The Next Generation of Audiophiles Are Spending Big Bucks (and Time) Gaming offers affiliate links and the money that we make from them helps pays for our content.
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Have you ever eaten at Din Tai Fung? It is a Taiwanese soup dumpling restaurant that is the only “chain” to have earned a Michelin Star, which is about as lofty a culinary goal as there is in the world of fine dining. A few years back, Din Tai Fung opened outposts near tech centers in Seattle, and then in a high-end shopping mall in Glendale, California. To call these restaurants a success would be to understate their global foodie appeal. More locations have followed, including in the Santa Monica Mall, the Century City Mall, and even in the Aria Hotel in Las Vegas, to mention a few. By noon on any given day of the week, these large restaurants can be reporting as much as a two-hour wait! If you have the time, these handmade steamed dumplings are simply to die for and certainly worthy the awards from Michelin.

This is actual article research, people. Seriously, how else do you expect to get these great photos without the publisher doing it himself.
This is actual article research, people. Seriously, how else do you expect to get these great photos without the publisher doing it himself.

Everyone in our family loves Din Tai Fung, but few of us have the ability to wait hours for a table during prime time, so we often arrive between 10:30 and 11 AM. There is no shame in wolfing down some hot and sour soup and soup dumplings before noon, especially if you don’t have to wait very long (if at all) to get a table at this foodie destination location. A few weeks ago, after finishing our simply fantastic meal at the recently renovated (Westfield, the mall management company, allegedly spent $1,400,000,000 making this Beverly Hills-adjacent shopping center into something unlike anybody has ever seen) experiential mall. In the Century City mall, you will find non-mall-like establishments, like an uber high-end health club and spa. There is also a pretty comprehensive UCLA Health walk-in facility. There is another medical spa directly below this that offers Meyer’s Cocktail IVs (very trendy in this part of the world, but boy, does a Dr. Meyer’s Cocktail of vitamins nip a cold in the bud, thus a very worthy expense of $150 and 40 minutes of one’s time), but the retail store that my 11-year-old son couldn’t live without if we didn’t visit was Razer, the high-end gaming store a few doors down from Din Tai Fung.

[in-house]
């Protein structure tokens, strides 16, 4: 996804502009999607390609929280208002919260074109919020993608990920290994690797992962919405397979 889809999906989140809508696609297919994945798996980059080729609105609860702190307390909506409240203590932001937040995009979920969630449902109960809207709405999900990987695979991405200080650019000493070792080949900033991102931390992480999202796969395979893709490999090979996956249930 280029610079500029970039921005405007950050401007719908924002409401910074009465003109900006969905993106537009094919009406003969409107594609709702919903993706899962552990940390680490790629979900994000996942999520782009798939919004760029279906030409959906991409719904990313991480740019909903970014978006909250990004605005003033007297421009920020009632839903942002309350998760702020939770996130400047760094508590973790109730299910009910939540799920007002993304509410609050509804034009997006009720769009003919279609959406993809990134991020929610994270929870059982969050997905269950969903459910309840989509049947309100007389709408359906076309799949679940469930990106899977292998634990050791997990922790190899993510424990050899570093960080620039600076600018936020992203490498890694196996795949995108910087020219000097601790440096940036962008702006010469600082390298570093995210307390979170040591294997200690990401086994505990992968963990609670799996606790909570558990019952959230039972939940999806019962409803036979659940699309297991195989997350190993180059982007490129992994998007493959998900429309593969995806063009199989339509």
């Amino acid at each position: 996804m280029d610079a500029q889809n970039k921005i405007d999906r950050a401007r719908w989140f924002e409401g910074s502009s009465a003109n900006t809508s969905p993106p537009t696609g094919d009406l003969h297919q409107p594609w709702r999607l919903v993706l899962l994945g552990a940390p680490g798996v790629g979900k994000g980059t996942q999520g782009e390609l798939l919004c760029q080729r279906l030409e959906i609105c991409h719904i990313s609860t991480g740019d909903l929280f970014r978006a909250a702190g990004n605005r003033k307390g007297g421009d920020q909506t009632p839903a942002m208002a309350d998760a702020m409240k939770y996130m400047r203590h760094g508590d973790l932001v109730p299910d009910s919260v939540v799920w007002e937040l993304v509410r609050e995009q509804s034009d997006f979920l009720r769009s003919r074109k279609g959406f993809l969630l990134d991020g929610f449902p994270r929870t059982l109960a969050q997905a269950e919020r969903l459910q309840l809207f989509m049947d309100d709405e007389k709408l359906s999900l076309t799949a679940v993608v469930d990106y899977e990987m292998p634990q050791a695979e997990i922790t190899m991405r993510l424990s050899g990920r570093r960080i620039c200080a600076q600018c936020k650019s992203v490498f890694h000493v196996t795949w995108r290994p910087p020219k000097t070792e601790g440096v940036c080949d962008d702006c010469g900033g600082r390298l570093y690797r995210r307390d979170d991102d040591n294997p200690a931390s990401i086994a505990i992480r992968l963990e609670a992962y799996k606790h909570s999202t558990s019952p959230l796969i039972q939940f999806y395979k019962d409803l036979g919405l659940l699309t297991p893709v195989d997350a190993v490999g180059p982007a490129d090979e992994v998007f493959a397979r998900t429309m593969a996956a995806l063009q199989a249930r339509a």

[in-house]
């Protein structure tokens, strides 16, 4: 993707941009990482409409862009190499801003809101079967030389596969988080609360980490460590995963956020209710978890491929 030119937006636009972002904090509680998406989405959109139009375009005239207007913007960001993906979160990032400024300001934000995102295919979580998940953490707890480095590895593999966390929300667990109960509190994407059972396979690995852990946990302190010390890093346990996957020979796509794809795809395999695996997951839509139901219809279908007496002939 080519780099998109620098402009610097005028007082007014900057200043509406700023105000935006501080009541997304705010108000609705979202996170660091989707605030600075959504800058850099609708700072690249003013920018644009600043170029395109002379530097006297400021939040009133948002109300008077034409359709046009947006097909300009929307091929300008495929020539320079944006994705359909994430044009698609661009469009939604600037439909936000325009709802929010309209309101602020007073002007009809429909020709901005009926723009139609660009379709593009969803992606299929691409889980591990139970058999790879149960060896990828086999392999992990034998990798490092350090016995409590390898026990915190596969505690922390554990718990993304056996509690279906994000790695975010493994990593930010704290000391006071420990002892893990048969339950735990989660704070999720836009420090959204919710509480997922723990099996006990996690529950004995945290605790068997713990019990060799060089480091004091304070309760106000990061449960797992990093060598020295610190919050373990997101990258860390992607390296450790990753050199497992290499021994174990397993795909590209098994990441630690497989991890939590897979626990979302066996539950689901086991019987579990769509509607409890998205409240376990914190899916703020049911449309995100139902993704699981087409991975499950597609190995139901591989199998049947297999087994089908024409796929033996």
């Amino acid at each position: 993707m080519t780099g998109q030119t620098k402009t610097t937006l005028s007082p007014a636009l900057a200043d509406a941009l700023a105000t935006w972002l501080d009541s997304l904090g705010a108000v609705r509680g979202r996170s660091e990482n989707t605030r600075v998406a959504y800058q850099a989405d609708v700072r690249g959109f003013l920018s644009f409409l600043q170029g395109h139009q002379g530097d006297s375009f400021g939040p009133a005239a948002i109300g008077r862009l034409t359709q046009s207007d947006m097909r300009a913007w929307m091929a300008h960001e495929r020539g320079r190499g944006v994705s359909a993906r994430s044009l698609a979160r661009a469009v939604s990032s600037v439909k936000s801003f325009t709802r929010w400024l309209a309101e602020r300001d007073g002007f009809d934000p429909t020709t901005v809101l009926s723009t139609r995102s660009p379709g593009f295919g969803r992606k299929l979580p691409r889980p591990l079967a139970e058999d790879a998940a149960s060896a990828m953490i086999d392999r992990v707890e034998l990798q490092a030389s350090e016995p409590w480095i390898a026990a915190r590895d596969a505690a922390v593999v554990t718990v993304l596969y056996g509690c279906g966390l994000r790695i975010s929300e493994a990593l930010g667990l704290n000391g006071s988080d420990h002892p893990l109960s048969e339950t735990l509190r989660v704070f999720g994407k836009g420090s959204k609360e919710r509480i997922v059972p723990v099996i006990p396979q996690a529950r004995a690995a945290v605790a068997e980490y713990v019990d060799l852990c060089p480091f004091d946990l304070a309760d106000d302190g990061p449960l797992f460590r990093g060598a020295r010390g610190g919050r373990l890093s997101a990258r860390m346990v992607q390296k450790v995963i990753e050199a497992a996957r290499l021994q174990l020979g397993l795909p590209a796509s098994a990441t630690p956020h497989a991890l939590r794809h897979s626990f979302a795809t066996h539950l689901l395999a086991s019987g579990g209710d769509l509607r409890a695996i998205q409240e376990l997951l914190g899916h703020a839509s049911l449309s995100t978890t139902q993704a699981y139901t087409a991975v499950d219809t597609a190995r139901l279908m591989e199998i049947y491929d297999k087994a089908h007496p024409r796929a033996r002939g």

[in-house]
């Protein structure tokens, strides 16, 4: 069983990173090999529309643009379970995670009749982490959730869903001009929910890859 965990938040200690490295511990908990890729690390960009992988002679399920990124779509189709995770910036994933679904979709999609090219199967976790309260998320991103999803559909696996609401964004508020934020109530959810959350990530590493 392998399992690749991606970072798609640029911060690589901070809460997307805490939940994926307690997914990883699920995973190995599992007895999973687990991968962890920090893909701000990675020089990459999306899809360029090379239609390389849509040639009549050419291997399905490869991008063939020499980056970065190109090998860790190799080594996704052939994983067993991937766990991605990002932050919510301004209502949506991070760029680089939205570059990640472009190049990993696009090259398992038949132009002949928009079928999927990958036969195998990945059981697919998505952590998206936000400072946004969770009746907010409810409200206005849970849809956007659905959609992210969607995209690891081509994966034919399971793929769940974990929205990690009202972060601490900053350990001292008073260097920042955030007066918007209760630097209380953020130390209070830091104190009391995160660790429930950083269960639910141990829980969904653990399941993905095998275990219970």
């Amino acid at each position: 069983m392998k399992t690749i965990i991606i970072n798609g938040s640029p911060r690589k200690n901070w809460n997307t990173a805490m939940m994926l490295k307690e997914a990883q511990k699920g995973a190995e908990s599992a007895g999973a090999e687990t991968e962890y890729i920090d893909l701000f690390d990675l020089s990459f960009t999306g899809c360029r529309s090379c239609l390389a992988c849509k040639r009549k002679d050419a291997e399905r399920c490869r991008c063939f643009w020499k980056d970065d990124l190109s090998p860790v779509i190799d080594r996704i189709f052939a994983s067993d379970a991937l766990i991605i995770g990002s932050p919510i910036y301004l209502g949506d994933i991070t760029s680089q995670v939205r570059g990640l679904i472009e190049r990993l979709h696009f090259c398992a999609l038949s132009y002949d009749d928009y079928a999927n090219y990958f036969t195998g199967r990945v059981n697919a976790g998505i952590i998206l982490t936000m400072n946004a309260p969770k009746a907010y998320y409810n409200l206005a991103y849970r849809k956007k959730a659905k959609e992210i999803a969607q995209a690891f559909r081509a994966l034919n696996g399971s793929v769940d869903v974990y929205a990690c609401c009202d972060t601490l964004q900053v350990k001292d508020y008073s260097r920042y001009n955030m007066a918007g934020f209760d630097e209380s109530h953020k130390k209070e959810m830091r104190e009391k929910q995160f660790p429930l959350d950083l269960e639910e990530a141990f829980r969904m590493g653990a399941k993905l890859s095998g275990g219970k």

The artisans making my soup dumplings with amazing care and precision.
The artisans making my soup dumplings with amazing care and precision.

From the second you walk through the threshold of the Razer Store, it feels like you’ve entered the 24-bit realm of an HD video game. The walls are painted flat black, but there are neon colors, lights and lots of pulsating and flashing attractions to catch your eye and attention. The company’s high-performance gaming products are presented in a very Apple Store-like way, in that only one item is on display, with all of the volume of inventory kept in the back. This store makes their own brand of gaming peripherals, but delivers the whole gaming experience from nose to tail in this store. There are gaming mice and keyboards. There are high-refresh-rate, 4K curved video screens connected to Alienware gaming PCs that come pre-loaded with the fastest, RAM-loaded, multi-core processors and more, all designed for the high-performance gamer who wants the best of the best and is willing to pay extra for it. Additionally, there are gaming chairs, high-performance mouse pads, gaming headphones, and even clothes to wear when you are gaming, all neatly displayed and very much for sale. Under one roof, this retailer has everything you need to become a high-performance, bleeding-edge gamer and in an odd way, it was a somewhat inviting shopping experience.